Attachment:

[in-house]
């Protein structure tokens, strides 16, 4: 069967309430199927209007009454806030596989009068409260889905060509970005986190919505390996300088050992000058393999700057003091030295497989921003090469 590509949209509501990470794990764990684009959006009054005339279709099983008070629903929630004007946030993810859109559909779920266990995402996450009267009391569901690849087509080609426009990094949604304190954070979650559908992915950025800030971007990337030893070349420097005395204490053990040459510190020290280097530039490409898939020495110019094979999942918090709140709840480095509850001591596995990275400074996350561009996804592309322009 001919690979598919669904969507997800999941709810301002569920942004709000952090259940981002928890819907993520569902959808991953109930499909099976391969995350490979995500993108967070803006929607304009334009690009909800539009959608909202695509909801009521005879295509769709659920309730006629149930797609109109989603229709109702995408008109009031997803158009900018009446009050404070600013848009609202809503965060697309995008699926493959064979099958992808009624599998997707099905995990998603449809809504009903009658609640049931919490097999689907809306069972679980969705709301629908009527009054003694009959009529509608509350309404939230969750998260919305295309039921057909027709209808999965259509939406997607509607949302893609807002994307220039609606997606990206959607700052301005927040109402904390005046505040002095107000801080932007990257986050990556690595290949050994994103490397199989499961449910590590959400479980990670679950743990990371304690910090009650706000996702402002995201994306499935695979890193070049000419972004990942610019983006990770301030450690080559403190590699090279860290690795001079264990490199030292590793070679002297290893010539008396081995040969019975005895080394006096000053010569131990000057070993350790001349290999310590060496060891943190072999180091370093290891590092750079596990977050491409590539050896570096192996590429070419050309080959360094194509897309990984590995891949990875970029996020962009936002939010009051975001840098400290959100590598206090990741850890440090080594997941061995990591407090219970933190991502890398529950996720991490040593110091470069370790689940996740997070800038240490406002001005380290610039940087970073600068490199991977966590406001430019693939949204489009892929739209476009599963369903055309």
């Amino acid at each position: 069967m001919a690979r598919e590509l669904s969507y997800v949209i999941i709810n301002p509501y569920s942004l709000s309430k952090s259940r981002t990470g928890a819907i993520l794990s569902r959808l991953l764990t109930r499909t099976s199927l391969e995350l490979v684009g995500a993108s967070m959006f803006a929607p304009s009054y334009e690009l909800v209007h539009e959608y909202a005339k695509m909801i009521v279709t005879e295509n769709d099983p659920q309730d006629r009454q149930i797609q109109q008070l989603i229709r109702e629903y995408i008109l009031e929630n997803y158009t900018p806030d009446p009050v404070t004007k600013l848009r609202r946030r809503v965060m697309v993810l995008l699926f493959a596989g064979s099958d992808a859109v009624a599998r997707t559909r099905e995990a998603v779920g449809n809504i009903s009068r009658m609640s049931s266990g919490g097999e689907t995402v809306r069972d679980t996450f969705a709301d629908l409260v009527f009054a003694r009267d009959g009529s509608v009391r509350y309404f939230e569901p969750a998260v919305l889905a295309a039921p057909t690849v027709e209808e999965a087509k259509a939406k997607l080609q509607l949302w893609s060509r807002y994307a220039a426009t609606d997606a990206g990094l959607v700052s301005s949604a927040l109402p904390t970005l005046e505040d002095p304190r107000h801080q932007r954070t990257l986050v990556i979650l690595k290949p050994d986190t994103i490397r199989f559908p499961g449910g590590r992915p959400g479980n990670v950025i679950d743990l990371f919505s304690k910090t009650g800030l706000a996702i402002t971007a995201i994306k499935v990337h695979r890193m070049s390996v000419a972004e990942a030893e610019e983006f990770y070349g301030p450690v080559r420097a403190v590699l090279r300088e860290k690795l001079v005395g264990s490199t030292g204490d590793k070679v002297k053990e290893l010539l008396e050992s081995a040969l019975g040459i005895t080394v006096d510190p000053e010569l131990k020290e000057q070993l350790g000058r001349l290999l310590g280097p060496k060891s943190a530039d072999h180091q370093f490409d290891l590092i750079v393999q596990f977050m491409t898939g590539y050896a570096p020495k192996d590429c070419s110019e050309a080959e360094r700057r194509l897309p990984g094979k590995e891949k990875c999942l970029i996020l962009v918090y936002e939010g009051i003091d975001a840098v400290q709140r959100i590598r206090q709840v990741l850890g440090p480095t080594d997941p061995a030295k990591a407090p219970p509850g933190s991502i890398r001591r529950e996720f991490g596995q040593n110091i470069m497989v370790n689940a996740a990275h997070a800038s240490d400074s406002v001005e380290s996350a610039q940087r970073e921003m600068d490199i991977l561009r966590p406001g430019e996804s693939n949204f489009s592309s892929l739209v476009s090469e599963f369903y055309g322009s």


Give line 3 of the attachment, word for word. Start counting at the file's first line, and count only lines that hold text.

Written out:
């Amino acid at each position: 069967m001919a690979r598919e590509l669904s969507y997800v949209i999941i709810n301002p509501y569920s942004l709000s309430k952090s259940r981002t990470g928890a819907i993520l794990s569902r959808l991953l764990t109930r499909t099976s199927l391969e995350l490979v684009g995500a993108s967070m959006f803006a929607p304009s009054y334009e690009l909800v209007h539009e959608y909202a005339k695509m909801i009521v279709t005879e295509n769709d099983p659920q309730d006629r009454q149930i797609q109109q008070l989603i229709r109702e629903y995408i008109l009031e929630n997803y158009t900018p806030d009446p009050v404070t004007k600013l848009r609202r946030r809503v965060m697309v993810l995008l699926f493959a596989g064979s099958d992808a859109v009624a599998r997707t559909r099905e995990a998603v779920g449809n809504i009903s009068r009658m609640s049931s266990g919490g097999e689907t995402v809306r069972d679980t996450f969705a709301d629908l409260v009527f009054a003694r009267d009959g009529s509608v009391r509350y309404f939230e569901p969750a998260v919305l889905a295309a039921p057909t690849v027709e209808e999965a087509k259509a939406k997607l080609q509607l949302w893609s060509r807002y994307a220039a426009t609606d997606a990206g990094l959607v700052s301005s949604a927040l109402p904390t970005l005046e505040d002095p304190r107000h801080q932007r954070t990257l986050v990556i979650l690595k290949p050994d986190t994103i490397r199989f559908p499961g449910g590590r992915p959400g479980n990670v950025i679950d743990l990371f919505s304690k910090t009650g800030l706000a996702i402002t971007a995201i994306k499935v990337h695979r890193m070049s390996v000419a972004e990942a030893e610019e983006f990770y070349g301030p450690v080559r420097a403190v590699l090279r300088e860290k690795l001079v005395g264990s490199t030292g204490d590793k070679v002297k053990e290893l010539l008396e050992s081995a040969l019975g040459i005895t080394v006096d510190p000053e010569l131990k020290e000057q070993l350790g000058r001349l290999l310590g280097p060496k060891s943190a530039d072999h180091q370093f490409d290891l590092i750079v393999q596990f977050m491409t898939g590539y050896a570096p020495k192996d590429c070419s110019e050309a080959e360094r700057r194509l897309p990984g094979k590995e891949k990875c999942l970029i996020l962009v918090y936002e939010g009051i003091d975001a840098v400290q709140r959100i590598r206090q709840v990741l850890g440090p480095t080594d997941p061995a030295k990591a407090p219970p509850g933190s991502i890398r001591r529950e996720f991490g596995q040593n110091i470069m497989v370790n689940a996740a990275h997070a800038s240490d400074s406002v001005e380290s996350a610039q940087r970073e921003m600068d490199i991977l561009r966590p406001g430019e996804s693939n949204f489009s592309s892929l739209v476009s090469e599963f369903y055309g322009s």